When it comes to business networking, we all know the tried-and-true approaches, from structured networking events and social gatherings to online resources such as LinkedIn. But did you ever consider that your business advisor may actually be one of your most valuable networking assets?
This revelation came to me rather unexpectedly earlier this spring when a colleague of mine asked me to reach out to one of our firm’s clients. Specifically, I was asked to assist their team with cycle counting (daily or weekly counting of on hand inventory which serves as an alternative to counting all items on hand at once), which included talking through its benefits and risks, and setting up some basic parameters. When I contacted my client’s operations manager, the dialogue quickly turned to LEAN process, and before long, I was asked if I could I assist them with opening their eyes to the benefits of LEAN/Six Sigma in their operations.
I am not an engineer by trade; but I am very familiar with LEAN/Six Sigma, and I am currently pursuing my “Green Belt,” as it’s called in LEAN parlance. Immediately, I knew that the true benefit of LEAN/Six Sigma would be provided to their team not through my words, but rather by introducing them to Avery Dennison, another manufacturing business in the area that lives and breathes LEAN/Six Sigma. Avery Dennison is a Fortune 500 company and tracks and reports immense amounts of production data to ensure that throughput, efficiency and scrap are all within acceptable levels.
And so, I reached out and set up a plant tour for my client at the Avery Dennison Cleveland Films facility with one of the company’s quality/continuous improvement engineers with whom I have a very good relationship. I asked the engineer if he would host a small team of production engineers from our client with the goal sharing process information and hopefully, creating takeaways for them to implement within their own manufacturing operations.
This connection turned out to be a huge success, and even though it seemed initially like a David and Goliath-type encounter (i.e., middle-market company receives shock and awe treatment from Fortune 500 behemoth), both teams benefited greatly.
How, you ask? The engineer at Avery Dennison was intrigued by the thoughtful questions that my client posed. He valued hearing different perspectives on shared manufacturing issues. And now, he’s even considering a pilot program of rotating engineering plant tours in Northeast Ohio in order to share ideas and approaches—all with the goal of improving production metrics at Avery Dennison.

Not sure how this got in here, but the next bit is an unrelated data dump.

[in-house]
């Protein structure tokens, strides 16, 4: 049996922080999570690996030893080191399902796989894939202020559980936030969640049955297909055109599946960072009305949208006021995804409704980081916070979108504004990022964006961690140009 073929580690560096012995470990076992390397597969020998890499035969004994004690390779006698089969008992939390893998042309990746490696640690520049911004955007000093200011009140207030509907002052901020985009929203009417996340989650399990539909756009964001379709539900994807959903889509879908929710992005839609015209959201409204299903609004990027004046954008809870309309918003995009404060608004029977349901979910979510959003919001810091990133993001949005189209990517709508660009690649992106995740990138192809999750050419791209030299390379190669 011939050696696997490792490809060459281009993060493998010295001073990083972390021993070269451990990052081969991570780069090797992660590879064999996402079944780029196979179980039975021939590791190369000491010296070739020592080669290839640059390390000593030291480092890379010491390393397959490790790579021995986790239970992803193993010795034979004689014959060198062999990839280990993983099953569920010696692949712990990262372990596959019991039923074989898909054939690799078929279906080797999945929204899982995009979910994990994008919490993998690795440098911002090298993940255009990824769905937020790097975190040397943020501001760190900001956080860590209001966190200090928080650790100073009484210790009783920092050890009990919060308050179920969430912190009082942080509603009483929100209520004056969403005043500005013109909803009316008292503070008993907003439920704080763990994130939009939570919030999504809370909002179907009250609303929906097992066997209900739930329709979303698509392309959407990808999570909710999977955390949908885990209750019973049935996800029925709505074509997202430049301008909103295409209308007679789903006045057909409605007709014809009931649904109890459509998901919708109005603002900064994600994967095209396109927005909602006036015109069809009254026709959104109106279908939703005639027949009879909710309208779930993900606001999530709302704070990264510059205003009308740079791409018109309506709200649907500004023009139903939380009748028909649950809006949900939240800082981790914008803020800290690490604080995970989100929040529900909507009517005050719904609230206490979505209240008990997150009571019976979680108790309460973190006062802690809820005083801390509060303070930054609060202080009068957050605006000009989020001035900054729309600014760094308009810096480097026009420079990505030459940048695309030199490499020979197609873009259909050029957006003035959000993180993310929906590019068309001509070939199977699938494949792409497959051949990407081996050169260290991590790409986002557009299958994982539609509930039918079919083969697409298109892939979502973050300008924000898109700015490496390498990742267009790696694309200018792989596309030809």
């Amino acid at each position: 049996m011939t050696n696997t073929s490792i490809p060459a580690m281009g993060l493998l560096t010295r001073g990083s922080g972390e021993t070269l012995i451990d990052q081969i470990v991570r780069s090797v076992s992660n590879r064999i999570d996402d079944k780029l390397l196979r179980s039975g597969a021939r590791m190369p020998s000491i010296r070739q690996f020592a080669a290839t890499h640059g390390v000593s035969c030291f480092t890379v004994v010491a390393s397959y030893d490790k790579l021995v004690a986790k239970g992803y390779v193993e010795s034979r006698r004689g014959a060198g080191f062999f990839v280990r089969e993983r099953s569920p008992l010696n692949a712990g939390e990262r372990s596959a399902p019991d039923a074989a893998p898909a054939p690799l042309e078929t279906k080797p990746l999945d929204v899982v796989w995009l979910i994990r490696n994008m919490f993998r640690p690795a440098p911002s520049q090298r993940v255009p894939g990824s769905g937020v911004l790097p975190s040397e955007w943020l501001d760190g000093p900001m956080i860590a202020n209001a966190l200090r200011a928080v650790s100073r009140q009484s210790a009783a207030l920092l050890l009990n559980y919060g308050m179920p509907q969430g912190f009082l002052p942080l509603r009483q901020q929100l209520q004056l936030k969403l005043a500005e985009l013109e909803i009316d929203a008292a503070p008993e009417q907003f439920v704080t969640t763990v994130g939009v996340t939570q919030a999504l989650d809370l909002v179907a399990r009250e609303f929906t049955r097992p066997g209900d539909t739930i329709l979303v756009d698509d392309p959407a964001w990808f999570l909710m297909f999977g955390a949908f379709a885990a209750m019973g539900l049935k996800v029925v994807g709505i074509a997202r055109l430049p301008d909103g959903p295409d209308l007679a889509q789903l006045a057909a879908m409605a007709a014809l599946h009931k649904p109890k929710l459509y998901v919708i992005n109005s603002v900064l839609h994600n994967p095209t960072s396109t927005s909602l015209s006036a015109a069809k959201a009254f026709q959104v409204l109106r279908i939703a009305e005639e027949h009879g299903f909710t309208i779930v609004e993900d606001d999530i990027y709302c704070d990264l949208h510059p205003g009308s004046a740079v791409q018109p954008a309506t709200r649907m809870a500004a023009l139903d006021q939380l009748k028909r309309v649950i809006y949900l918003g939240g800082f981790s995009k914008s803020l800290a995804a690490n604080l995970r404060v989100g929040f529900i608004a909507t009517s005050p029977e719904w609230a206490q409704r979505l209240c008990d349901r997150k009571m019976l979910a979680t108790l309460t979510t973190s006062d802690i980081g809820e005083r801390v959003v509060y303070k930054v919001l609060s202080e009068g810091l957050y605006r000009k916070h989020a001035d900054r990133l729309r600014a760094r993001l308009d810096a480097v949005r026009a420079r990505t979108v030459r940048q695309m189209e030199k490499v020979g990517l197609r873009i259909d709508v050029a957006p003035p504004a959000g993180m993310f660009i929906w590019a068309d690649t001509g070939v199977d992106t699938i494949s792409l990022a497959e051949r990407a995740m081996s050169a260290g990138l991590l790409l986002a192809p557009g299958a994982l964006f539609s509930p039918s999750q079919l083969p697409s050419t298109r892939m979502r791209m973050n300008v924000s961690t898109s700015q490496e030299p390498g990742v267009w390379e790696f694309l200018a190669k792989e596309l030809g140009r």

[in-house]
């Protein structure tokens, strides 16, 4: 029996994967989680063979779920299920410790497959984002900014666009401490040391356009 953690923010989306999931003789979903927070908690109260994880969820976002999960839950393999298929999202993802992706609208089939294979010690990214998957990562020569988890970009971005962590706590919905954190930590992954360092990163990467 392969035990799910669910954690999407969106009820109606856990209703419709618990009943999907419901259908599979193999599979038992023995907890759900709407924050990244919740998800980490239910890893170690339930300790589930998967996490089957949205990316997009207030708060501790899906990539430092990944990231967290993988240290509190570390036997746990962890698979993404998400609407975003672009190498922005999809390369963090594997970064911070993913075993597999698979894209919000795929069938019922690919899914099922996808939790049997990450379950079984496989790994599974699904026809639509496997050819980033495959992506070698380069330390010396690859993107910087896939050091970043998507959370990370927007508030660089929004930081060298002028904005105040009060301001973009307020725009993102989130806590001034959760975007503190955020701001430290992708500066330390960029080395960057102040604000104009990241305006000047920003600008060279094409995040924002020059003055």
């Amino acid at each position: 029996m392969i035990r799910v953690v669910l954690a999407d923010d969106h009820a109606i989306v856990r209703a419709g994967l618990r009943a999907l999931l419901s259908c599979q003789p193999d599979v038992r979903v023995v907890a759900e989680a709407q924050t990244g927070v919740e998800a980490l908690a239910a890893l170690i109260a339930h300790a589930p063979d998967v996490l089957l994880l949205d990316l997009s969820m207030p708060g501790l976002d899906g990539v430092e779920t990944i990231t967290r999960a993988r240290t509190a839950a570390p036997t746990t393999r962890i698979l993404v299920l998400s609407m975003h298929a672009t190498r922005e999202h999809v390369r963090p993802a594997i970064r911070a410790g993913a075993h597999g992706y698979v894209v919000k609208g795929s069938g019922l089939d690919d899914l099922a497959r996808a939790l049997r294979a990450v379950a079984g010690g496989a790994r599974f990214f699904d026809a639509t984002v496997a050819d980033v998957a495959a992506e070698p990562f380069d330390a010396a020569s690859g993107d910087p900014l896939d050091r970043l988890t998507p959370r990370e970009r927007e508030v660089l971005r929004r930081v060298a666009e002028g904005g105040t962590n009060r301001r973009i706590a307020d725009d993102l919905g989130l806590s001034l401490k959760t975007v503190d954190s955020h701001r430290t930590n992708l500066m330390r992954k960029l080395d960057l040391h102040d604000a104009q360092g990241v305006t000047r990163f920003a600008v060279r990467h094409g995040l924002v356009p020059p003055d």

Likewise, our client, Mark Vondrak, MBA, Inventory Control Supervisor at Quality Electrodynamics, LLC, gave me terrific feedback following the tour: “It really opened up the eyes of our team, and got us on the right path regarding continuous improvement. One of the things we picked up from them and started doing here is how they have metrics posted on the floor directly where the work happens that are updated every day by the people doing the work…not by the manager or supervisor. This has driven home the point of ownership. and also makes it visible to what is going on daily, where any gaps are or when we exceed a goal or expectation. One of the biggest things I got out of it was noticing how often the Avery staff asked “Why?””
Hopefully, this story illustrates that, while you may not have previously thought your CPA could help you with “shop-floor matters,” in reality, we can and do help in various business advisory circumstances. Oftentimes, this ensures that our client continues to build and grow their business. It can also provide benefits to other businesses within that circle of connections—and in this particular example, it may lead to even bigger things.
This is one example of how Skoda Minotti Delivers on the Promise to our clients. I hope this story helps you expand your own networking opportunities.
Expand your connections by contacting Jon Shoop, CPA, at 440.449.6800 or email Jon.